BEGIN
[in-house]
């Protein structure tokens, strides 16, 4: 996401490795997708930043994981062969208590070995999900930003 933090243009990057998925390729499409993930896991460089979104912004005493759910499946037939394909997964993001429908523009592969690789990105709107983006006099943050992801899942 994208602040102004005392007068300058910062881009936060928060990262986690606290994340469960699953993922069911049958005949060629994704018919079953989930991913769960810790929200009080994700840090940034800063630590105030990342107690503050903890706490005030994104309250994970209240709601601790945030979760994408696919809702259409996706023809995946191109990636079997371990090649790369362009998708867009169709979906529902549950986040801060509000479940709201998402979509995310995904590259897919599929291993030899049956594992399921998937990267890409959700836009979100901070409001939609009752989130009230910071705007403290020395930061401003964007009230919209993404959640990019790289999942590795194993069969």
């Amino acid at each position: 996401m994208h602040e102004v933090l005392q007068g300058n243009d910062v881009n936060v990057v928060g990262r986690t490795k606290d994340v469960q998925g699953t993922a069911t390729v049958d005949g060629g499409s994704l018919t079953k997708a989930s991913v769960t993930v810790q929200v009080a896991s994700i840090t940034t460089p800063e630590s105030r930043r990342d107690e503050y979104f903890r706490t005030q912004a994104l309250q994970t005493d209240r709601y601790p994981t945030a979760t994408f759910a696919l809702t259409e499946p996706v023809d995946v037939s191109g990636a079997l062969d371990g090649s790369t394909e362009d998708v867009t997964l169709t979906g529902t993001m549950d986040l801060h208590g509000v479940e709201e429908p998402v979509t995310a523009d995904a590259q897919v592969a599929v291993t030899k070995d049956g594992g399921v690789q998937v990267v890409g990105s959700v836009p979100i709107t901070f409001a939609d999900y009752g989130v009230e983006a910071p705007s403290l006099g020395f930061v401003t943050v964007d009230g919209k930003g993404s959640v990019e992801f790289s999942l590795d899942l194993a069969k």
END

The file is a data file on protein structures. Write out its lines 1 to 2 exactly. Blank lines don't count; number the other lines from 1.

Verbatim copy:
[in-house]
């Protein structure tokens, strides 16, 4: 996401490795997708930043994981062969208590070995999900930003 933090243009990057998925390729499409993930896991460089979104912004005493759910499946037939394909997964993001429908523009592969690789990105709107983006006099943050992801899942 994208602040102004005392007068300058910062881009936060928060990262986690606290994340469960699953993922069911049958005949060629994704018919079953989930991913769960810790929200009080994700840090940034800063630590105030990342107690503050903890706490005030994104309250994970209240709601601790945030979760994408696919809702259409996706023809995946191109990636079997371990090649790369362009998708867009169709979906529902549950986040801060509000479940709201998402979509995310995904590259897919599929291993030899049956594992399921998937990267890409959700836009979100901070409001939609009752989130009230910071705007403290020395930061401003964007009230919209993404959640990019790289999942590795194993069969």